Warwick mum's brave battle with rare syndrome
WHEN a three-year battle to conceive finally delivered a positive pregnancy test, Warwick woman Samantha O'Neil was overjoyed to realise she would soon become a mum.
Little did she know, the journey to bring her daughter into the world would not only push her body to its limits, but would almost claim her life.
Six weeks before her due date, Samantha was hit with sudden and intense upper-abdominal pain and she knew something was not right.
Advised by midwives she was experiencing normal indigestion, Samantha suffered through the pain and it eventually passed.
"That episode was only a warning of what was to come," she said.
On May 31, 2010 the pain returned with a vengeance and Samantha was again advised she was suffering from indigestion.
"I remember thinking if my life and my baby's life didn't depend on it, I would have done anything to make it stop," Samantha said. "I really cannot describe how painful it was; it hurt to breathe, stand, sit, lay down - like I was exploding or imploding."
At a routine appointment the following day, Dr David Doolan assessed the symptoms and realised the severity of her condition.
"If Dr Doolan hadn't listened and paid attention we wouldn't be here today," she said. "My family and I are forever grateful to him."
Samantha was whisked off to Warwick Hospital and then to Toowoomba so suddenly it remains a blur to this day.
After undergoing more tests, Samantha and her husband Brad were told she was facing multi-organ failure and an emergency caesarean under general anaesthetic was the only option.
"The doctor explained they could not do a spinal or epidural as I could bleed into the spine and be paralysed," she said.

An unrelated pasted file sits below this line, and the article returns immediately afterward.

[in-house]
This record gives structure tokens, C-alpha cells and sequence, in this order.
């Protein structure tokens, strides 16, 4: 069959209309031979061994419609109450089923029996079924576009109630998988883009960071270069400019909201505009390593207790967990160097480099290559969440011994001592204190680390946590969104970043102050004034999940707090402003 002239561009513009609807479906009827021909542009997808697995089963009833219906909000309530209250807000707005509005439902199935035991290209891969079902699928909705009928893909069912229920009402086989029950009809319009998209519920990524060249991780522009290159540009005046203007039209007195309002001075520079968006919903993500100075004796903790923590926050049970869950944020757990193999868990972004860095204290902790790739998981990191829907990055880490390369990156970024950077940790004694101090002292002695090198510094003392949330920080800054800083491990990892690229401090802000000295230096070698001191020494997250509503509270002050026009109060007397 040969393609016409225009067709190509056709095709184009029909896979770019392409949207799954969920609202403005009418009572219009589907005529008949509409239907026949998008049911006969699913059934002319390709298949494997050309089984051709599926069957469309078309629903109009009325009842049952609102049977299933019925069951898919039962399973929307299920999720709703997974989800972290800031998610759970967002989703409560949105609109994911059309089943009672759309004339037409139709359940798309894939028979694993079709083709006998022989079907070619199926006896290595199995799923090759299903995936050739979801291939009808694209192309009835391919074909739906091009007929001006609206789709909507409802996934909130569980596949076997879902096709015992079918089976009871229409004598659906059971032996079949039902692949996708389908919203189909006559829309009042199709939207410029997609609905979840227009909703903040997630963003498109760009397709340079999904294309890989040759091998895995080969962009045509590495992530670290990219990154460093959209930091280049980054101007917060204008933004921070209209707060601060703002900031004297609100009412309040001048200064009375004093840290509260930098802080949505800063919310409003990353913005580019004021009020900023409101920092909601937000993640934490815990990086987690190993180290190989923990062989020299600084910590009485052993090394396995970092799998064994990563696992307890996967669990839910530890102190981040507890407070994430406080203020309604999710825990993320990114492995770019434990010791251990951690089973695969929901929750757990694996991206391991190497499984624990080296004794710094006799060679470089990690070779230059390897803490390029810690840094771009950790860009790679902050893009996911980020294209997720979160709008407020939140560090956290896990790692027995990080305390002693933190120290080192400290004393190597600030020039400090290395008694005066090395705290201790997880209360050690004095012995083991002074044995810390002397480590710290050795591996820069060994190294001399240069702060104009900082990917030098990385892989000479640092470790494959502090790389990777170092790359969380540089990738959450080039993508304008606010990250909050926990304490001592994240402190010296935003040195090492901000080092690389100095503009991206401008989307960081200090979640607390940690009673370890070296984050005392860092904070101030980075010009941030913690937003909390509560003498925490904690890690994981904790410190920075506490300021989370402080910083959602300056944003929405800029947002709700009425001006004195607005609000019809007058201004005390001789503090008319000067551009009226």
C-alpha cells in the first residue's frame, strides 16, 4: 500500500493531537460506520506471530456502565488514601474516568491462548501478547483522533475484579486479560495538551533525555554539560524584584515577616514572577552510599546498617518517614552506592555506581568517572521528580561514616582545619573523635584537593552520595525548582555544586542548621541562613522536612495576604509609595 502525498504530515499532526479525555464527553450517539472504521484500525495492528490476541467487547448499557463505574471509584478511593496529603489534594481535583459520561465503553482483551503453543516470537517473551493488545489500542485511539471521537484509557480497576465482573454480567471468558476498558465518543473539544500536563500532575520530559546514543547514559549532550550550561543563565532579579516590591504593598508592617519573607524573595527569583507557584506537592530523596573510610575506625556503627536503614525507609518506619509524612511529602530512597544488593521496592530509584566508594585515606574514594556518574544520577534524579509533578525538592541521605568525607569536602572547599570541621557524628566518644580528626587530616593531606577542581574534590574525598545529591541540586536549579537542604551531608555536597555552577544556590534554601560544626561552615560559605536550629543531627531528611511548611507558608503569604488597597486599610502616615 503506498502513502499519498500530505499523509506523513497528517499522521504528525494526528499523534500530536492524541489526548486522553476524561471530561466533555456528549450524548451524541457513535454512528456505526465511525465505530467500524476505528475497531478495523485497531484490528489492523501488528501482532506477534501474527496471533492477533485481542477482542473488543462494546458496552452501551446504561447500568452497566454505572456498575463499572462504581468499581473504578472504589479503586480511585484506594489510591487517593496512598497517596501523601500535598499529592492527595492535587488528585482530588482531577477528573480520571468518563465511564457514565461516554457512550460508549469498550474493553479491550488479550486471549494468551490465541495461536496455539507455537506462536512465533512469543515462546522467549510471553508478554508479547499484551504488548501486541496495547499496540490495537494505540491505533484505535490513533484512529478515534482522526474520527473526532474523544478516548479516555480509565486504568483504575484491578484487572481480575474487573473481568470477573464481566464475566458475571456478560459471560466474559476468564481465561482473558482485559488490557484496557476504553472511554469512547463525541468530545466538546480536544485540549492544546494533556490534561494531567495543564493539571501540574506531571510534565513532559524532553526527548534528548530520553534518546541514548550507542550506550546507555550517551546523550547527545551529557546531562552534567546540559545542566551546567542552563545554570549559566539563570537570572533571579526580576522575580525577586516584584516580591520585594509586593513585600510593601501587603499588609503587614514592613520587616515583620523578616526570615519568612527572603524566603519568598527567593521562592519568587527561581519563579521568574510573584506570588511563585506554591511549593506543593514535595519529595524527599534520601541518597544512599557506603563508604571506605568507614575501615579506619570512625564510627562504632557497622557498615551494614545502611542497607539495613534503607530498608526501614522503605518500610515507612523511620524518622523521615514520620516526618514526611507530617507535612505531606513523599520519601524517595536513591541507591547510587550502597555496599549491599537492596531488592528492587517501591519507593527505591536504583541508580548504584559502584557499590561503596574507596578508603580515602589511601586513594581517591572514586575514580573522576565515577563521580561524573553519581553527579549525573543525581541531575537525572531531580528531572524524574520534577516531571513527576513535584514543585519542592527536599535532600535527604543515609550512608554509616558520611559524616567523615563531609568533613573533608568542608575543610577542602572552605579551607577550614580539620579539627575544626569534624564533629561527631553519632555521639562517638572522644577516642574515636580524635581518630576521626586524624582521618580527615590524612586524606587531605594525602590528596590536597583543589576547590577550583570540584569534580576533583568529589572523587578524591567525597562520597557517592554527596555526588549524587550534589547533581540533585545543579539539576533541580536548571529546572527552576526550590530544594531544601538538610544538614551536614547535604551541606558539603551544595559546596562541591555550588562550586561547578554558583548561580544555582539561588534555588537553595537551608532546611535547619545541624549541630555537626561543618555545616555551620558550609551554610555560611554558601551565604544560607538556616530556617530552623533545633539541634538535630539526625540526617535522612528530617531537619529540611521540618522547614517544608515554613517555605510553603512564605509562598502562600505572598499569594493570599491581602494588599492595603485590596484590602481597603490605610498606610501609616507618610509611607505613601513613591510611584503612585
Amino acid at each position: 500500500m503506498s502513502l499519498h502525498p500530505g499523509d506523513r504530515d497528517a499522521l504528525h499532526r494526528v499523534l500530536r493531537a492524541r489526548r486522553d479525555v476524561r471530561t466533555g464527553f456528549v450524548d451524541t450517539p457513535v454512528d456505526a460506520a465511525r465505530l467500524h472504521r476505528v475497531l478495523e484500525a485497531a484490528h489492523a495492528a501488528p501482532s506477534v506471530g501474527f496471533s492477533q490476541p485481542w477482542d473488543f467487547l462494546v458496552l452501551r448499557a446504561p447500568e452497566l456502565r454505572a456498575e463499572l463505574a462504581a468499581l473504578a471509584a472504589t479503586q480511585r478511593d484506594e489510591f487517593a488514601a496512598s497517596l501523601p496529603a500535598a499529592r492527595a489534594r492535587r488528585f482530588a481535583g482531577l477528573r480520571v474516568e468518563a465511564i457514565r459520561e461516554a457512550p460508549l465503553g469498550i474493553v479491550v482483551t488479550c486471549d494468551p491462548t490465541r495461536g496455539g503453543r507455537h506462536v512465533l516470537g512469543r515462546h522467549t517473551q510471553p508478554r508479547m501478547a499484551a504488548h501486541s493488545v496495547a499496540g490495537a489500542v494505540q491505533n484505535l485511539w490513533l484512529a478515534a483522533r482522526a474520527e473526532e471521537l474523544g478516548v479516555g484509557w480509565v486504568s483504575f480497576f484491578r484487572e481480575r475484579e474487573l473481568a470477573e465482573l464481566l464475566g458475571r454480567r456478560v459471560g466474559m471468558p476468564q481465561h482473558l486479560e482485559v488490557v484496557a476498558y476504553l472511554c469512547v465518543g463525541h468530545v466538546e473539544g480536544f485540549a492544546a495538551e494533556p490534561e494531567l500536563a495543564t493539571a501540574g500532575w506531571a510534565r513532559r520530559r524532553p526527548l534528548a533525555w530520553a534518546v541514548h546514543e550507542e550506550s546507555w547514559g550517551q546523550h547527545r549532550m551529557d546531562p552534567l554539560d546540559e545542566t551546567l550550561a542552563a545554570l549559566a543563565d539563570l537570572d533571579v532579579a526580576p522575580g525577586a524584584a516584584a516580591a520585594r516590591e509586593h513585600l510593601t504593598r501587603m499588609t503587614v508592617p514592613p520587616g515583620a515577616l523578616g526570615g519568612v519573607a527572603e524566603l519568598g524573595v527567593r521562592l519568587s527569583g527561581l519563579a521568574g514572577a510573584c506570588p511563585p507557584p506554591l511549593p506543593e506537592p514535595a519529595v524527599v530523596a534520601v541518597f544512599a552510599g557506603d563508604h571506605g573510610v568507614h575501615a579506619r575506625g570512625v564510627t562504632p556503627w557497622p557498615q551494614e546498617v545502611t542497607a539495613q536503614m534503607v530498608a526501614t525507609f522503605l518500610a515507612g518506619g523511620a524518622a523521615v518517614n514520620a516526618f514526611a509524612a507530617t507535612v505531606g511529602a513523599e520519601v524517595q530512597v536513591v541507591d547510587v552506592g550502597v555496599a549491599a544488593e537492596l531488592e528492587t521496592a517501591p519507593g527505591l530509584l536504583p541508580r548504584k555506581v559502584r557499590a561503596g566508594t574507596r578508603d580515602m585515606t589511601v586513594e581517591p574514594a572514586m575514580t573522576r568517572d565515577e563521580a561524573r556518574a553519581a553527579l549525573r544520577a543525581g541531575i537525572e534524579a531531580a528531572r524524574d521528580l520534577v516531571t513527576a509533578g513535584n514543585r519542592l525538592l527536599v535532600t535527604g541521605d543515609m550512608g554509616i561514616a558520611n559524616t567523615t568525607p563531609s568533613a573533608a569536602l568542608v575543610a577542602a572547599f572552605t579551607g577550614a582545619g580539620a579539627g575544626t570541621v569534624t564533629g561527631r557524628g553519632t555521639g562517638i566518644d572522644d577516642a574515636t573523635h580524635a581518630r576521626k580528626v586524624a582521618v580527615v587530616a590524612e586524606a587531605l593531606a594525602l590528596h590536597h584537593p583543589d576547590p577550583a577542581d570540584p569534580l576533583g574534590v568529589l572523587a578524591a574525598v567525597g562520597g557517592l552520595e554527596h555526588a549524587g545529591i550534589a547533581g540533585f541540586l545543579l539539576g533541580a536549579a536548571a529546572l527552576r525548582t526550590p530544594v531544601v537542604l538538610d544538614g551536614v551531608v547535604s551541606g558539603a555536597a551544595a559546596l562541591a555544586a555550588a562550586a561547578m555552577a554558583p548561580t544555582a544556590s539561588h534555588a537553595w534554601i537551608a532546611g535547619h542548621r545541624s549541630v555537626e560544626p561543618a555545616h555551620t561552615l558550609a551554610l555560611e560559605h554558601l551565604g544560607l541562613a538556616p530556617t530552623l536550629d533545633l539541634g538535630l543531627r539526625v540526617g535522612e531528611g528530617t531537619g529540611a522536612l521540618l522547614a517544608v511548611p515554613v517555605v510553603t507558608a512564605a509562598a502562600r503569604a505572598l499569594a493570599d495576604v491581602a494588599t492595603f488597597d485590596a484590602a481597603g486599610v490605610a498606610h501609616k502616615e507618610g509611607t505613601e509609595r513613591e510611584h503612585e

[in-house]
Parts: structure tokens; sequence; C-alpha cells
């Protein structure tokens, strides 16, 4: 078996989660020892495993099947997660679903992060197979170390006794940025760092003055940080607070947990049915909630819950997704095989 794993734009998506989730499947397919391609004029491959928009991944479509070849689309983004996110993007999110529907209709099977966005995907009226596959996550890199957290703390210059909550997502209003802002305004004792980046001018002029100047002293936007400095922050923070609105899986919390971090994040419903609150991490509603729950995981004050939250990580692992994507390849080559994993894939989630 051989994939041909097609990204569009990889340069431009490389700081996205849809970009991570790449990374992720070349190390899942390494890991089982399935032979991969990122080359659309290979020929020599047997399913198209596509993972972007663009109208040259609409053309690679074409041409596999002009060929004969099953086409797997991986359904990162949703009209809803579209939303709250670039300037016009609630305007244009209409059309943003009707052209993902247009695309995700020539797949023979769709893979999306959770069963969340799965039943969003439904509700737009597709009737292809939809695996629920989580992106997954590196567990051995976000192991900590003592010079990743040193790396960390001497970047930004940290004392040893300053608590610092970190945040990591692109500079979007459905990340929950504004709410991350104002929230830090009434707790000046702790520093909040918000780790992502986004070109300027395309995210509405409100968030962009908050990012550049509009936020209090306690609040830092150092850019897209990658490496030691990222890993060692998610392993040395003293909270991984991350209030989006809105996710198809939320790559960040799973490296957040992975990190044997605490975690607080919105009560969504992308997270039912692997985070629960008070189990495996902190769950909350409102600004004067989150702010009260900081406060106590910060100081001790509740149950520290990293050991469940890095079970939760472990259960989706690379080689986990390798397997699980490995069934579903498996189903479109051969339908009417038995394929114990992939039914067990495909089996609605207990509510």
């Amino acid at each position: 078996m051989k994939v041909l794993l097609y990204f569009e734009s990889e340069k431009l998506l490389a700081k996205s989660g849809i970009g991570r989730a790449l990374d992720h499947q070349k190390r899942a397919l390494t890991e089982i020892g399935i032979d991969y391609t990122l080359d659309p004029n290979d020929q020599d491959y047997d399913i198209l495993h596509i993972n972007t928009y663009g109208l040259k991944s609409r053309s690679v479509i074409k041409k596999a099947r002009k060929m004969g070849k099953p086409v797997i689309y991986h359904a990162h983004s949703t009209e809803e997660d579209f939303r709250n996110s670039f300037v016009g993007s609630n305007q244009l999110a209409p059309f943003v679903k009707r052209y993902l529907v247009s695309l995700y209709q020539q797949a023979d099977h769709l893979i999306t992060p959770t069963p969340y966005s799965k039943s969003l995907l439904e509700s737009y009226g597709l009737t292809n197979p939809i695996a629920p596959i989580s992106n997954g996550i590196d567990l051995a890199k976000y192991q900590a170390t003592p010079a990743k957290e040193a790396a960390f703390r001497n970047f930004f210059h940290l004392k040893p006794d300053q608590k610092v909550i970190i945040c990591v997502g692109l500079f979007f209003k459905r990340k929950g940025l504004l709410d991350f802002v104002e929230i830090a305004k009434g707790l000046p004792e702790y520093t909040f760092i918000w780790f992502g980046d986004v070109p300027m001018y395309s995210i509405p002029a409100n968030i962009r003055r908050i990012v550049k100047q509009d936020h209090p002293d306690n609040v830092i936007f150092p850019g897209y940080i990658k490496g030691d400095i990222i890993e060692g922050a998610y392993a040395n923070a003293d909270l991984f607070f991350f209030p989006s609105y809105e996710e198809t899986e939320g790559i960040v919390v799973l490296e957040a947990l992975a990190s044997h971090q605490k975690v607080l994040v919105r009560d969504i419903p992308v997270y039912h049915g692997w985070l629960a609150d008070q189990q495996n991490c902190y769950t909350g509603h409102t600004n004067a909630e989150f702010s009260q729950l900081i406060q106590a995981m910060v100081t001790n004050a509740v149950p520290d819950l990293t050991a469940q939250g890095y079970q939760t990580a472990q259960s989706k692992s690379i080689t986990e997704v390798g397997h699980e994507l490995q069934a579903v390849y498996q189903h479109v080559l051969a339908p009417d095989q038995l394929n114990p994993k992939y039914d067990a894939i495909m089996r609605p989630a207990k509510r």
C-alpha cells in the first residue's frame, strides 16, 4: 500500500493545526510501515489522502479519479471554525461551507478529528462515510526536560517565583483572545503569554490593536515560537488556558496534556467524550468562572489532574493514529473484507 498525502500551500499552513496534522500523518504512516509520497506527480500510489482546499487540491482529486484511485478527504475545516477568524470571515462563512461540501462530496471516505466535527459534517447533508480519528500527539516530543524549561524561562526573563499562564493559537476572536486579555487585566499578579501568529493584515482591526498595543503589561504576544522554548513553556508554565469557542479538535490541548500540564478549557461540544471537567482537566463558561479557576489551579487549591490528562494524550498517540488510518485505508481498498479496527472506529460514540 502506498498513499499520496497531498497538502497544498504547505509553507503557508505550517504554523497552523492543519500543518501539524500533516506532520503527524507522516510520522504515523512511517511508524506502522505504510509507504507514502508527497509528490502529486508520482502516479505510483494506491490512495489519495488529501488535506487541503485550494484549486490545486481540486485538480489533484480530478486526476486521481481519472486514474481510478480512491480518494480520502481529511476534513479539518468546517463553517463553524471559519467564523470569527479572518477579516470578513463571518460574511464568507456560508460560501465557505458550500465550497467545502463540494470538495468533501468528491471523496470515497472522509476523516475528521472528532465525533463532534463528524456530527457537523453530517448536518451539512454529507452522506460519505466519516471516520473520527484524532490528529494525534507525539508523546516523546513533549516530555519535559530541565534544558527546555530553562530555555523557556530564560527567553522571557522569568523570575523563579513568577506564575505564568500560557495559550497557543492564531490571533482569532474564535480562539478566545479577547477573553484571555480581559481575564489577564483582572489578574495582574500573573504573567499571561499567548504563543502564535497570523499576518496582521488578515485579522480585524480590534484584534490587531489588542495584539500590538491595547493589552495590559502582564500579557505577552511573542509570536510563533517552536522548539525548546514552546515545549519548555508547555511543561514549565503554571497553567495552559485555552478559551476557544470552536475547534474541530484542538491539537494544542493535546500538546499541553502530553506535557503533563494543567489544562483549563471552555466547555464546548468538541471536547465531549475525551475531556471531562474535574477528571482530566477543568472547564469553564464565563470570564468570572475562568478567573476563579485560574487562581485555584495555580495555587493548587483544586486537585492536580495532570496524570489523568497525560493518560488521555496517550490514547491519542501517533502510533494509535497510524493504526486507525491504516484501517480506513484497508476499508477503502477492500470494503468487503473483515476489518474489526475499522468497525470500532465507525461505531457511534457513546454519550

"He told us I could bleed to death but he had the blood bank on stand-by.
"When I said goodbye to Brad I honestly wondered if I would ever see him again or see my baby."
What happened next to the already panicked Samantha is something that still haunts her today.
"A fellow told me he would be pressing down on my throat as I was put out and it would feel as though I was being strangled," Samantha said.
"All I can say is, he wasn't wrong and I thought I was going to die - I got post traumatic stress disorder and had nightmares about it."
Soon a 4lb 10oz little girl was welcomed into the world and despite her small size, she proved she was a tough little battler.
It was four days before Samantha would be able to meet her princess Jasmine and she remembers little up to that point.
After her daughter's birth, Samantha learned about the rare condition that almost claimed her and her daughter's lives - HELLP Syndrome.
Similar to better-known pre-eclampsia, HELLP is so rare that many health professionals have never seen it.
Samantha's case was compounded by the fact her symptoms were limited to abdominal pain.
Although Samantha still battles with some lasting effects, Jasmine has grown to be a kind and creative little girl who is looking forward to starting her school journey next year.
Samantha said her daughter was the only good thing to come from her traumatic birth experience and she now wants to make others aware of HELLP.
She advises expectant mums to listen to their bodies.
"It is so important that we trust our instincts if we think something is wrong. I had allowed myself to believe these medical professionals knew me better than I knew myself," she said. "If you ever have doubt about a diagnosis, push for more answers - it might just save your life."
What is HELLP Syndrome?
HELLP syndrome is a group of symptoms that occurs in pregnancy.
HELLP stands for Hemolysis; which is the breakdown of red blood cells, EL; elevated liver enzymes and LP, low platelet count.
HELLP occurs in one to two of every 1000 pregnancies.
In most cases, HELLP develops before 37 weeks, but sometimes the week after the baby is born.
Sometimes the condition is misdiagnosed as flu, gallbladder disease, hepatitis or lupus.
Many women have high blood pressure and are diagnosed with pre-eclampsia before they develop HELLP Syndrome.